Planning a movie screening Event
This checklist will lay out the complete process for hosting a movie screening event.
We suggest giving yourself about 8 weeks to plan the event.
It can help to get a small team together to help with publicity, catering and technical support.
Pick out the film for your event. Check out the resources page for recommendations.
Find the right space to screen your film:
Screenings can be held anywhere where there is a digital projector and speakers. The best-case scenario is a cinema but other good options include a theatre, rec room, church/school/community hall, community center, lecture hall, boardroom, your local pub or an outdoor screening.
If you are raising money for charity, try to get a good deal from the venue. They may even give you the place for free.
Set up an online ticketing system – this takes all the hassle out of selling tickets (or registering attendees, even if your event is free). A few suggestions are:
Develop your invite text (see our Publicity Tips and Examples document).
Start publicizing your event as soon as possible:
Email friends, family and colleagues and ask them to forward the invite through their networks.
Phone/email targeted organizations and interest groups and ask them to forward the invite to their mailing list.
If you are raising money for a particular charity they may be able to advertise the event also.
Set up a Facebook event and invite friends, colleagues
Tweet (using a custom hashtag #moviename)
Distribute marketing materials: put up posters labeled with your event details and place postcards in strategic areas.
Write a one-page press release and let your local newspaper and radio station know. Pick up the phone to follow up.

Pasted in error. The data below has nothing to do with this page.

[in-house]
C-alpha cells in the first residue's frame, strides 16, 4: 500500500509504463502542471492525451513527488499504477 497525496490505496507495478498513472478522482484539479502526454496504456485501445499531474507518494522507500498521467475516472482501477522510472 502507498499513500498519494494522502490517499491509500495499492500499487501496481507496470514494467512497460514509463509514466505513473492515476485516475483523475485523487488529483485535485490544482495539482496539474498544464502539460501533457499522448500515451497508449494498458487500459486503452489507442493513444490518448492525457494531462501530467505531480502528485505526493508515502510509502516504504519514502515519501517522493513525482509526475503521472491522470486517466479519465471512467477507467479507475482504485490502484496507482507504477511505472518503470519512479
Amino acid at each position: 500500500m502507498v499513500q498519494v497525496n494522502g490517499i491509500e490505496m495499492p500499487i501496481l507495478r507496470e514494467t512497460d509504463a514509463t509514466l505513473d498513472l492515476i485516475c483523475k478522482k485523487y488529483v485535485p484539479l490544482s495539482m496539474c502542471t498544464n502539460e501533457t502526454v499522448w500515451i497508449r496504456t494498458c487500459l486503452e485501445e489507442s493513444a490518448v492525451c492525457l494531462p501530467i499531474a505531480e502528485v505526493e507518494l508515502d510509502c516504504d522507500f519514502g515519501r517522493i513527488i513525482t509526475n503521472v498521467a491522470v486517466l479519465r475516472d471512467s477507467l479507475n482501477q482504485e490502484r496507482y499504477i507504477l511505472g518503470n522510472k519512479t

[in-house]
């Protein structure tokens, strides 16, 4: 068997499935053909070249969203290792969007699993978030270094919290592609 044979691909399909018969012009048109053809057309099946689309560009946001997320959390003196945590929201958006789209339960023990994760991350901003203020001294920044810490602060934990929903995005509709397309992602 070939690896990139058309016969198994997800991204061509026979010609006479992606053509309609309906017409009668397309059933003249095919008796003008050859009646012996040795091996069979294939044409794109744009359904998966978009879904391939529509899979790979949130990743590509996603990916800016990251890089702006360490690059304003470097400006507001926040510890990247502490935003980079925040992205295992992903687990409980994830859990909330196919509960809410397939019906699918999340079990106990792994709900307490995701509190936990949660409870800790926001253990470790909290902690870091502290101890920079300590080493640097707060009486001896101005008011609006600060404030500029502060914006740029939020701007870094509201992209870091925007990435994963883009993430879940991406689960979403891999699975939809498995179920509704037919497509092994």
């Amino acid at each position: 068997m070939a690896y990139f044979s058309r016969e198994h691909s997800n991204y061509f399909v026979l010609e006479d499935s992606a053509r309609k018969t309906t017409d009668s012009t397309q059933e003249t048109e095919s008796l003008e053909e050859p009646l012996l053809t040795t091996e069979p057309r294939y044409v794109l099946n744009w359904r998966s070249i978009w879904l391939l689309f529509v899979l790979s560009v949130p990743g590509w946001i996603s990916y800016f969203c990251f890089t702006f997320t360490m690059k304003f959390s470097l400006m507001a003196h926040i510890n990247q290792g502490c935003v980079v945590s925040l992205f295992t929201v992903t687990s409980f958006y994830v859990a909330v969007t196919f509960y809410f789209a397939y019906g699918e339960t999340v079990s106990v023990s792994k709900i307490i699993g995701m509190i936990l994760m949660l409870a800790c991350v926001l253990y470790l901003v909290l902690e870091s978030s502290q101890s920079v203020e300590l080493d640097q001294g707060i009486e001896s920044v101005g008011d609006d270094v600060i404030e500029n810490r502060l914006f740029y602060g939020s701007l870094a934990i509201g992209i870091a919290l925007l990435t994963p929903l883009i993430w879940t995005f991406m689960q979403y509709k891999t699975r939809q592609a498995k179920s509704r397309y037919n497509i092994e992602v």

It can sometimes be helpful to offer complimentary tickets to a couple of key people/VIPs. The ticketing systems above allow the use of promotional codes for this purpose.
Send reminder emails / tweets / Facebook posts throughout the lead-up period.
Do a vision and sound check as soon as possible. This is crucial!
- Things to check for vision:
- Get access to a good projector.
- Check that the room you are screening in is dark.
- Check that the screen is big enough for the audience size. The bigger the audience the bigger the screen needs to be.
- Check that the ‘aspect ratio’ is correct and that the image does not look squashed or stretched.
- Check on the seating arrangements. If the venue has raised seating that is great. If your chairs are level make sure that the people at the back can see overhead. You might need to raise the height of the screen to make this work. Make sure you sit in different seats in the audience.
- Things to check for sound:
- Play the film at various scenes (beginning, middle and end). Can you understand the words and hear the music? Is the sound clear and constant? Check different areas of the room to work out the best volume levels.
The tech checks should not be complicated to do, but it may be that you are not comfortable with the technology aspect, in which case it would be worthwhile seeking someone who can assist you.
If you decide to provide catering there are two options. The more costly (but easier) option is to hire caterers, or you may choose to organize catering yourself. If you decide to use professional caterers, we recommend asking whether you can get a discounted rate for a charity event.
If organizing your own catering the following tips may be helpful:
- Plan food that can largely be prepared beforehand
- Talk with the venue about whether they can provide tables and tablecloths, or organize these if necessary.
- Pre-pack all the items that will be needed: e.g., plates, napkins, cutlery, tongs and gloves for food handling, sharp knives for preparation, glad-wrap and containers to pack up leftover food, etc ...